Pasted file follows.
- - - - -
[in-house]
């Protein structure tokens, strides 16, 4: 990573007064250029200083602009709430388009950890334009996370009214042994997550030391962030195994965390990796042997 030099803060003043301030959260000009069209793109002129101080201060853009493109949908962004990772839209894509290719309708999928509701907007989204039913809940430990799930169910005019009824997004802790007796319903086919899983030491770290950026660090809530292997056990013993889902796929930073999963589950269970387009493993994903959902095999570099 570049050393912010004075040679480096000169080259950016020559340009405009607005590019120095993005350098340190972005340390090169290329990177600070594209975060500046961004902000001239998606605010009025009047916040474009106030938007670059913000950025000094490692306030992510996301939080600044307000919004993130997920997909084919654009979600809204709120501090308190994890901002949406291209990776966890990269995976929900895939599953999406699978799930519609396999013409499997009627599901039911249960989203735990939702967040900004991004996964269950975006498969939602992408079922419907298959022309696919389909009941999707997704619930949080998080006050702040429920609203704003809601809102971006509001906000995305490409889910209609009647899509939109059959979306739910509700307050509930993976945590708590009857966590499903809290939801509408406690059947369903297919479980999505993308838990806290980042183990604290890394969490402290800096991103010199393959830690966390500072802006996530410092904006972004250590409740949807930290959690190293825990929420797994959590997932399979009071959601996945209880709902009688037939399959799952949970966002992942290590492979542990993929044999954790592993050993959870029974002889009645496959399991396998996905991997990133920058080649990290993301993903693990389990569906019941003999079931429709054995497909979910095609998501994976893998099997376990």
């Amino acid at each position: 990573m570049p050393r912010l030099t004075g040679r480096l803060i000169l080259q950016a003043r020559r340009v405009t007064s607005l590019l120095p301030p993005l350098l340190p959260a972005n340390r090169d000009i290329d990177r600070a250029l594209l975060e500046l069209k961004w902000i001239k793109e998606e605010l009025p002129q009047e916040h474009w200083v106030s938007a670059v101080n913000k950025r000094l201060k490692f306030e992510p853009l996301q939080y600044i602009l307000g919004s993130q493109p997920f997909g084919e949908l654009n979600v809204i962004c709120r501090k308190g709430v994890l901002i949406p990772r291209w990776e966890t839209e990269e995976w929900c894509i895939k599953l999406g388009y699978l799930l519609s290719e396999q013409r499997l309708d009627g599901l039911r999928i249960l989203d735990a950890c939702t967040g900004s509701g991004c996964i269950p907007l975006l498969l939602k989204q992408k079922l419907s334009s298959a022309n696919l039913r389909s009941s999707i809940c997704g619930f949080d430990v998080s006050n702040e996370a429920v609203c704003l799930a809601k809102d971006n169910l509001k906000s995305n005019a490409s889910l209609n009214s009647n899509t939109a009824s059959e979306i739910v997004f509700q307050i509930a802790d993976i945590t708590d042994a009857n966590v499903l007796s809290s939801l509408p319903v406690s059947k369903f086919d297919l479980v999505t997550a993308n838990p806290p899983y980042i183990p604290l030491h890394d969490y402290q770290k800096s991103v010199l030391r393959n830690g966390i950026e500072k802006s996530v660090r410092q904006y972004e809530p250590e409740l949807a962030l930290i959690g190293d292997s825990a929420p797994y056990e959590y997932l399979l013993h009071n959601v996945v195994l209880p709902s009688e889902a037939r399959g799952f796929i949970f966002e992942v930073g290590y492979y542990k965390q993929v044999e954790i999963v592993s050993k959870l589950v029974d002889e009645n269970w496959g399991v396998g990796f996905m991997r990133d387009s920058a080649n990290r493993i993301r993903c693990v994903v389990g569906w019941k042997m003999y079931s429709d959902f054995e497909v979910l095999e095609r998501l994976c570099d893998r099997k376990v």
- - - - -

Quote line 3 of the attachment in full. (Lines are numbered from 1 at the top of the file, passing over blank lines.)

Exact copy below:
């Amino acid at each position: 990573m570049p050393r912010l030099t004075g040679r480096l803060i000169l080259q950016a003043r020559r340009v405009t007064s607005l590019l120095p301030p993005l350098l340190p959260a972005n340390r090169d000009i290329d990177r600070a250029l594209l975060e500046l069209k961004w902000i001239k793109e998606e605010l009025p002129q009047e916040h474009w200083v106030s938007a670059v101080n913000k950025r000094l201060k490692f306030e992510p853009l996301q939080y600044i602009l307000g919004s993130q493109p997920f997909g084919e949908l654009n979600v809204i962004c709120r501090k308190g709430v994890l901002i949406p990772r291209w990776e966890t839209e990269e995976w929900c894509i895939k599953l999406g388009y699978l799930l519609s290719e396999q013409r499997l309708d009627g599901l039911r999928i249960l989203d735990a950890c939702t967040g900004s509701g991004c996964i269950p907007l975006l498969l939602k989204q992408k079922l419907s334009s298959a022309n696919l039913r389909s009941s999707i809940c997704g619930f949080d430990v998080s006050n702040e996370a429920v609203c704003l799930a809601k809102d971006n169910l509001k906000s995305n005019a490409s889910l209609n009214s009647n899509t939109a009824s059959e979306i739910v997004f509700q307050i509930a802790d993976i945590t708590d042994a009857n966590v499903l007796s809290s939801l509408p319903v406690s059947k369903f086919d297919l479980v999505t997550a993308n838990p806290p899983y980042i183990p604290l030491h890394d969490y402290q770290k800096s991103v010199l030391r393959n830690g966390i950026e500072k802006s996530v660090r410092q904006y972004e809530p250590e409740l949807a962030l930290i959690g190293d292997s825990a929420p797994y056990e959590y997932l399979l013993h009071n959601v996945v195994l209880p709902s009688e889902a037939r399959g799952f796929i949970f966002e992942v930073g290590y492979y542990k965390q993929v044999e954790i999963v592993s050993k959870l589950v029974d002889e009645n269970w496959g399991v396998g990796f996905m991997r990133d387009s920058a080649n990290r493993i993301r993903c693990v994903v389990g569906w019941k042997m003999y079931s429709d959902f054995e497909v979910l095999e095609r998501l994976c570099d893998r099997k376990v």